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U.S. Department of Transportation Celebrates Groundbreaking of First Bus Rapid Transit System in Jacksonville

JACKSONVILLE, Fla. – U.S. Transportation Secretary Anthony Foxx today participated in a groundbreaking for a new bus rapid transit (BRT) system that will improve transit options in the greater Jacksonville area and offer faster, more convenient access to downtown. Secretary Foxx was joined by Jacksonville Mayor Alvin Brown, Acting Federal Transit Administrator Therese McMillan, representatives from the Jacksonville Transportation Authority (JTA), and other state and local officials.

“Bringing bus rapid transit to this community will connect residents to work, education and other opportunities while making it easier than ever for residents to access downtown Jacksonville and beyond,” said Secretary Foxx. “We’re proud to celebrate this milestone – but we must do more. We are committed to working with Congress to find bipartisan solutions that will help Jacksonville and other communities continue to invest in and enhance their transportation infrastructure in the years ahead.”

The First Coast Flyer BRT Downtown Project, nearly six miles long with 12 stations, is the initial segment of a five-phased BRT system planned for the Jacksonville region.  The new service will operate in dedicated lanes during peak hours for a portion of the route.  The BRT project offers riders an alternative to congested roads, and a faster commute to such downtown employers as Baptist Hospital, Suddath Relocation Systems, and the new Duval County Courthouse, as well as to businesses in the Riverplace Tower and the Prudential building.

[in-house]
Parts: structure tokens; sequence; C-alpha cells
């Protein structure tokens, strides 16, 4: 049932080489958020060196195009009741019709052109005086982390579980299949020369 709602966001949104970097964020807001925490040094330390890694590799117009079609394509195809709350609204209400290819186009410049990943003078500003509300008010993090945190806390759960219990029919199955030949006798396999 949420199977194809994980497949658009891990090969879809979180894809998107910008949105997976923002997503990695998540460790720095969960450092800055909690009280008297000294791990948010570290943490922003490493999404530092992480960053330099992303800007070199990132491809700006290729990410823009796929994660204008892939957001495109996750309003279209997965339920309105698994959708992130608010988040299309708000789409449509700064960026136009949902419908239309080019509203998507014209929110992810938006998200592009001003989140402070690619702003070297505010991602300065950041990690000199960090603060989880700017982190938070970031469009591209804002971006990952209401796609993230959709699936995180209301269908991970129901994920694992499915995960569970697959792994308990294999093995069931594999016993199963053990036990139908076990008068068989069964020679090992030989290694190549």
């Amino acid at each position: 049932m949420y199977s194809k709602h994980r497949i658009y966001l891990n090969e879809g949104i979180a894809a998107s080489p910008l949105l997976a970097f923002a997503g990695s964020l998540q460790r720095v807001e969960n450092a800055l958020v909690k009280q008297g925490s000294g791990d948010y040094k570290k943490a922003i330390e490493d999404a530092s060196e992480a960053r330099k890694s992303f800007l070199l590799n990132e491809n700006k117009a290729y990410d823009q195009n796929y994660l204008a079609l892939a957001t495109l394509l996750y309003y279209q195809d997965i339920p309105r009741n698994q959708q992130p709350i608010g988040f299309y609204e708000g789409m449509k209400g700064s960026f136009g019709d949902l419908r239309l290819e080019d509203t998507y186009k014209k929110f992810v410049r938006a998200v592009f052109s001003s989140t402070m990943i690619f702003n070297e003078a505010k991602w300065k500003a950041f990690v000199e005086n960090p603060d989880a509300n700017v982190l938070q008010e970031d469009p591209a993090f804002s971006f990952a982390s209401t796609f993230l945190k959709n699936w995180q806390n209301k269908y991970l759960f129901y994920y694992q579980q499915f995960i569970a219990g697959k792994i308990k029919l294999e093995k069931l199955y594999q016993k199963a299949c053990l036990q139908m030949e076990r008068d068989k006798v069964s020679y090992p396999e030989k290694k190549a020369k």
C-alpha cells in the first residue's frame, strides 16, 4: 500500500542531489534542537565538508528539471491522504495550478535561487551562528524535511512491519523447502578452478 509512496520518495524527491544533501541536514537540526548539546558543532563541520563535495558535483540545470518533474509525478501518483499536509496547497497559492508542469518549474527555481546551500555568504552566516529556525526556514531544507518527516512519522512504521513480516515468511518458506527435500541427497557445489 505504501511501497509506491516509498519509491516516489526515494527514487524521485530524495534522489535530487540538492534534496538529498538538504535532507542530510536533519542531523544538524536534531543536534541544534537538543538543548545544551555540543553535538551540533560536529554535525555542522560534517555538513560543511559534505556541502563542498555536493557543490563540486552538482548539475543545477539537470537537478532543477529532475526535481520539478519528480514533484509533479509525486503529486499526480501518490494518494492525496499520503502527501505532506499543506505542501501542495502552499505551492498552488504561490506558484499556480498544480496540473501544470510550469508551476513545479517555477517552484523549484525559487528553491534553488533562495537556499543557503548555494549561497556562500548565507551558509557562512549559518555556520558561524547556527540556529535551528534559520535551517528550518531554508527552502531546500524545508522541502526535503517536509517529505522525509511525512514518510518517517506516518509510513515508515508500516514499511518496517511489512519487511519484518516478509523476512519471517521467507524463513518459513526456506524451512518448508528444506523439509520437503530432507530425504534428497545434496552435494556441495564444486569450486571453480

“As Jacksonville’s population continues to grow, it’s clear that more good transportation options will help this city plan effectively for the future,” said Acting Federal Transit Administrator McMillan.  “This new BRT service offers commuters a more efficient ride, while spurring new economic development and opportunities along the corridor.”

The initial downtown BRT line costs $13.4 million, with $9.3 million provided by FTA. JTA and the Florida Department of Transportation provided the remaining funds. 

JTA is seeking federal funds for the next two planned BRT segments—the 9.4-mile North corridor and the 11.1-mile Southeast corridor. Both projects are advancing through FTA’s Capital Investment Grant Program. JTA estimates that the entire BRT system will cover 55 miles and cost approximately $132.3 million.

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FTA 26-14

Updated: Monday, November 17, 2014
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